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Inside Italian Psychiatric Prisons

Maura d'Agati
© Mauro d’Agati
Maura d'Agati
© Mauro d’Agati

“O.p.g Criminal Asylum” is photographer and editor Mauro D’Agati’s immersion  in the psychiatric prisons of Napoli, Barcellona Pozzo di Gotto, Castiglione delle Stiviere and Aversa, Italy, in 2001. A few years later these judicial psychiatric hospitals closed, an event that marks the history of the health care reform and custody system for people with mental illness in Italy. The struggle lasted 40 years, starting with the Italian Mental Health Act of 1978, also called Basaglia law, which aimed to reform the system.

How did you end up making this series in psychiatric hospitals ?

Back then I was working on a project about Italian prisons in general, and I asked for access to visit these special sections. During the course of one year I entered about 18 prisons in different regions of Italy, and among them there were 4 psychiatric prisons. I had a very strong drive to do this project. My primary motivation was to explore something hidden to most people, unseen. In addition, my personal sentimental situation at that time was not so good, so it was a way to metaphorically cure myself, a distraction. As you can imagine it was far from easy to gain access to these places, which are usually extremely sheltered institutions. Only thanks to Giancarlo Caselli, who at the time was Chief of Italian prisons and previously had been an important anti-mafia judge, I had all the necessary permissions. I met him in Palermo many times and he was a passionate supporter of my work. 

Maura d'Agati
© Mauro d’Agati
Maura d'Agati
© Mauro d’Agati

Why were these people held in the prisons ? Can you give me some examples ? 

These prisoners were people who committed various crimes and were judged dysfunctional and mentally ill. They usually had depression, schizofrenia, or else. Oftentimes while imprisoned they became problematic or dangerous to others and were sent to the 6 special sections named OPG – “ospedale psichiatrico giudiziario”.  I was able to photograph and was interested in visual representation of their condition but didn’t ask much about their stories, what crimes they committed or which illness they suffered from. It was already sort of a miracle that I was allowed to be there and take photos, especially considering that at the beginning I received a letter of permission stating that I couldn’t take photos of their faces or any recognizable body parts. When I arrived there and started working no one objected or asked anything, so I had the freedom to point my camera anywhere I wanted.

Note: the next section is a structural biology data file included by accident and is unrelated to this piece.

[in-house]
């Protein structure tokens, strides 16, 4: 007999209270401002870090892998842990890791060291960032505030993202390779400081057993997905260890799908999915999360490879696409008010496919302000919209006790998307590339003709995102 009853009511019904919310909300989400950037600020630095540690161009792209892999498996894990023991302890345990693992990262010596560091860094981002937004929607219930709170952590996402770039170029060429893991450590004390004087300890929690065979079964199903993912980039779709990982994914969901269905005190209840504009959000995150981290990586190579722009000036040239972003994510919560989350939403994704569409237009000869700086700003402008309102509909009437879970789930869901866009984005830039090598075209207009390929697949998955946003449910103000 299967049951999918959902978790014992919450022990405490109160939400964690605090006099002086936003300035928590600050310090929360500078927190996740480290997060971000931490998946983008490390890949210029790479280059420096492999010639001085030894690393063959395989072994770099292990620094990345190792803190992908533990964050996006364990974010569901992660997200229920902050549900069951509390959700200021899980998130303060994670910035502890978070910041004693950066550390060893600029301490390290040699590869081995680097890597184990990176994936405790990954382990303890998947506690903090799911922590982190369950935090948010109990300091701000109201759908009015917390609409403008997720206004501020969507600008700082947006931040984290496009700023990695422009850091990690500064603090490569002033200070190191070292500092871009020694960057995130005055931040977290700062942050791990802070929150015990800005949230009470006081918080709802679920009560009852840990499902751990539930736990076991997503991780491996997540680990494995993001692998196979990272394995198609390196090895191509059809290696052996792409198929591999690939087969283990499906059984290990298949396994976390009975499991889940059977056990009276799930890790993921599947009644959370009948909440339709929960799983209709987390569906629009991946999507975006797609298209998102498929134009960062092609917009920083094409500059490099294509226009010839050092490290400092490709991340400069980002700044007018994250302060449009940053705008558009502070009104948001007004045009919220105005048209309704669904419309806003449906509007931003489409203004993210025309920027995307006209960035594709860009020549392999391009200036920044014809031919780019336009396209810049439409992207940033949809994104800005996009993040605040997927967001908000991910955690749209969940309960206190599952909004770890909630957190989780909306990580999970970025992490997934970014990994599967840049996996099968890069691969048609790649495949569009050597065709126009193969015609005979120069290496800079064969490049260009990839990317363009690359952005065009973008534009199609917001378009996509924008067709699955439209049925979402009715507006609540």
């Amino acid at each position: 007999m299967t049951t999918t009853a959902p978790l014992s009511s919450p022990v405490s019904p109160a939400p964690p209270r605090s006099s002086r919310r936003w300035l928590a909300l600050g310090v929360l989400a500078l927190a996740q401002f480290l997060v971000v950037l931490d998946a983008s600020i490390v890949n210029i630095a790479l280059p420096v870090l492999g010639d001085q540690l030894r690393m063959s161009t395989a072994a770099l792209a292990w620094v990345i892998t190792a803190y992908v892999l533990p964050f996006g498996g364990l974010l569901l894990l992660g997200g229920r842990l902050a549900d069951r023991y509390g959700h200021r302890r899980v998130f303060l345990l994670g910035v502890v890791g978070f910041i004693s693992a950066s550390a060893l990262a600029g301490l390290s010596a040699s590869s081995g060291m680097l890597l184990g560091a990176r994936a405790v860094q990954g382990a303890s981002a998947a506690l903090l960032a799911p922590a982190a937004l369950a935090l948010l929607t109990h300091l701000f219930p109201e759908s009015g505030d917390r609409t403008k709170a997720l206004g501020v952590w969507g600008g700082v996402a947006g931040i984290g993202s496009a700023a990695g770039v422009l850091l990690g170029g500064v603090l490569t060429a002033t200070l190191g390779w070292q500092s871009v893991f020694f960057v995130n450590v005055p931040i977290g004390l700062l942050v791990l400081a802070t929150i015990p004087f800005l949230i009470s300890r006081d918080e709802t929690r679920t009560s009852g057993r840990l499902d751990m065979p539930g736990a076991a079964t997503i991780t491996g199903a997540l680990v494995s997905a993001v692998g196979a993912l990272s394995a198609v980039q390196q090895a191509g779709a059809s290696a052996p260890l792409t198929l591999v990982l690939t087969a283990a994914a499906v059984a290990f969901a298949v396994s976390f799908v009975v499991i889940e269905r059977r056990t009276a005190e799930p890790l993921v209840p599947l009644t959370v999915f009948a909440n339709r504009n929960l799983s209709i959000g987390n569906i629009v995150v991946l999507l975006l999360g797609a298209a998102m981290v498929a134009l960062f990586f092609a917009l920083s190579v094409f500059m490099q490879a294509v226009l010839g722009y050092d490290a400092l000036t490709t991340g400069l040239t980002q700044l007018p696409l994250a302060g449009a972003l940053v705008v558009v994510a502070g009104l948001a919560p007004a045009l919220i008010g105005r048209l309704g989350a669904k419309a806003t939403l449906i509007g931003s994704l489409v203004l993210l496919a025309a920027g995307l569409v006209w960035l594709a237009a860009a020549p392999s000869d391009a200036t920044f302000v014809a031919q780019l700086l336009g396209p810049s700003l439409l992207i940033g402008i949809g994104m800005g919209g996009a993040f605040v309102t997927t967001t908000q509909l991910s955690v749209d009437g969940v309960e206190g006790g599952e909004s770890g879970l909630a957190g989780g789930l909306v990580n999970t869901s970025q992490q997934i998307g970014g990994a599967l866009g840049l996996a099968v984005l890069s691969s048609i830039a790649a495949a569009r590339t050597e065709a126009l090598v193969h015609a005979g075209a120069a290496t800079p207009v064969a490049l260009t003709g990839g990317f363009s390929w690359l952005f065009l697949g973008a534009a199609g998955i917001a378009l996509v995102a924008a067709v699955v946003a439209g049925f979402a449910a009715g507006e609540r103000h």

Maura d'Agati
© Mauro d’Agati
Maura d'Agati
© Mauro d’Agati

You took very intimate pictures of them… How have you been perceived by the patients in the beginning ? How did they react to being photographed ? 

Some asked me to help them get out of prison, or to inform society about their bad life conditions there. Many were totally indifferent, or were under medical drugs so that they did not understand what happened. They just accepted me to stay with them with the camera and never turned aside or hid their faces.

Do you have a particular story to tell that happened to you while you were photographing ? 

Nothing happened to me but in front of my eyes I saw many peculiar stories. A man in Naples’ OPG, for instance, wanted to live in a cell always standing, no seats, no table, without any furniture or a bed. Giving him coke was the only way to convince him to take a shower or to eat. Looking back to my personal motivation to enter this world, seeing what people experience there and what problems they have reminded me that a romantic heartbreak is not such a big deal. 

Maura d'Agati
© Mauro d’Agati

Did they see your book ? If so, how did they react ? 

Nobody saw the pictures or the book. It was published 20 years after the photographs were shot.

Can you explain the Basaglia Law to us in a few words?

It is a very progressive 1978 law, which brought a large reform of the psychiatric system in Italy, containing directives to close all psychiatric hospitals and leading to their gradual replacement with a whole range of community-based services. However, at the beginning it didn’t affect the criminal psychiatric hospitals, which were closed only in the mid 2000s. What critics say now is that actually the same infrastructure remained in place, only the name changed. After I shot this work I never had a chance, but I’d have a desire to go back there.

O.P.G. CRIMINAL ASYLUM, Mauro D’Agati, published by 89 Books, 124 pages, €85.

Maura d'Agati
© Mauro d’Agati
Maura d'Agati
© Mauro d’Agati

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